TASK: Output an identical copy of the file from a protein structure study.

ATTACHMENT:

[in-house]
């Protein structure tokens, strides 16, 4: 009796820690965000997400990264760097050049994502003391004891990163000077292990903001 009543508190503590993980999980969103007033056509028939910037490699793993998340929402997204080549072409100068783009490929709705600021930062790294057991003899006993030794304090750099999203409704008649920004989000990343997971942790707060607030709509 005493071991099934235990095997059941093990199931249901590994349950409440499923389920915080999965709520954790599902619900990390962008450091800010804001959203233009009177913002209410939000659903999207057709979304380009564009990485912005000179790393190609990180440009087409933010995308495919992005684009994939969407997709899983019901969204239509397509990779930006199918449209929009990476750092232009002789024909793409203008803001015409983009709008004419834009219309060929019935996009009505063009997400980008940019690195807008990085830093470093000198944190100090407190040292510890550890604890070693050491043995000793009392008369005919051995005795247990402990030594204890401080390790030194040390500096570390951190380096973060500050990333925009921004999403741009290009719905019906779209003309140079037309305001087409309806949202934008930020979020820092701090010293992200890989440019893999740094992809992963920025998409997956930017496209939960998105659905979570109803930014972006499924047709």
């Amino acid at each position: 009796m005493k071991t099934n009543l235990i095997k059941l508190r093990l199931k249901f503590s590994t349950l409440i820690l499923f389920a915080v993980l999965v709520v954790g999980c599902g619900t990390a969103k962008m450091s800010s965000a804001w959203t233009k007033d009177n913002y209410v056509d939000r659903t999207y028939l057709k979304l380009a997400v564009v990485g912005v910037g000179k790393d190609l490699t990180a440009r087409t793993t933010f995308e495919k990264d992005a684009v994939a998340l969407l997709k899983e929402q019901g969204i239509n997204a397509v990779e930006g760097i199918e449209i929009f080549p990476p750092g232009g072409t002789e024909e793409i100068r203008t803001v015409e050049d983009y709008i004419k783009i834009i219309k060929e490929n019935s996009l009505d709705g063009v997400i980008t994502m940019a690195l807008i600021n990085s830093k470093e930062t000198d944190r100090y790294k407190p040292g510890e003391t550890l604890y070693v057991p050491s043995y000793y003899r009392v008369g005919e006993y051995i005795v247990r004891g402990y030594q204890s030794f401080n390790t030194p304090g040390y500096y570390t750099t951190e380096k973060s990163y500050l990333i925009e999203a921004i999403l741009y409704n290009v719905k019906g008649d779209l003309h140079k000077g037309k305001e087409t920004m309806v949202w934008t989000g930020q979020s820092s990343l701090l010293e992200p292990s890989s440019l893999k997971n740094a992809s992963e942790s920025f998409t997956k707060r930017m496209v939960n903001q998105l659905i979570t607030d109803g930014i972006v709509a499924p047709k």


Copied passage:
[in-house]
């Protein structure tokens, strides 16, 4: 009796820690965000997400990264760097050049994502003391004891990163000077292990903001 009543508190503590993980999980969103007033056509028939910037490699793993998340929402997204080549072409100068783009490929709705600021930062790294057991003899006993030794304090750099999203409704008649920004989000990343997971942790707060607030709509 005493071991099934235990095997059941093990199931249901590994349950409440499923389920915080999965709520954790599902619900990390962008450091800010804001959203233009009177913002209410939000659903999207057709979304380009564009990485912005000179790393190609990180440009087409933010995308495919992005684009994939969407997709899983019901969204239509397509990779930006199918449209929009990476750092232009002789024909793409203008803001015409983009709008004419834009219309060929019935996009009505063009997400980008940019690195807008990085830093470093000198944190100090407190040292510890550890604890070693050491043995000793009392008369005919051995005795247990402990030594204890401080390790030194040390500096570390951190380096973060500050990333925009921004999403741009290009719905019906779209003309140079037309305001087409309806949202934008930020979020820092701090010293992200890989440019893999740094992809992963920025998409997956930017496209939960998105659905979570109803930014972006499924047709």
């Amino acid at each position: 009796m005493k071991t099934n009543l235990i095997k059941l508190r093990l199931k249901f503590s590994t349950l409440i820690l499923f389920a915080v993980l999965v709520v954790g999980c599902g619900t990390a969103k962008m450091s800010s965000a804001w959203t233009k007033d009177n913002y209410v056509d939000r659903t999207y028939l057709k979304l380009a997400v564009v990485g912005v910037g000179k790393d190609l490699t990180a440009r087409t793993t933010f995308e495919k990264d992005a684009v994939a998340l969407l997709k899983e929402q019901g969204i239509n997204a397509v990779e930006g760097i199918e449209i929009f080549p990476p750092g232009g072409t002789e024909e793409i100068r203008t803001v015409e050049d983009y709008i004419k783009i834009i219309k060929e490929n019935s996009l009505d709705g063009v997400i980008t994502m940019a690195l807008i600021n990085s830093k470093e930062t000198d944190r100090y790294k407190p040292g510890e003391t550890l604890y070693v057991p050491s043995y000793y003899r009392v008369g005919e006993y051995i005795v247990r004891g402990y030594q204890s030794f401080n390790t030194p304090g040390y500096y570390t750099t951190e380096k973060s990163y500050l990333i925009e999203a921004i999403l741009y409704n290009v719905k019906g008649d779209l003309h140079k000077g037309k305001e087409t920004m309806v949202w934008t989000g930020q979020s820092s990343l701090l010293e992200p292990s890989s440019l893999k997971n740094a992809s992963e942790s920025f998409t997956k707060r930017m496209v939960n903001q998105l659905i979570t607030d109803g930014i972006v709509a499924p047709k």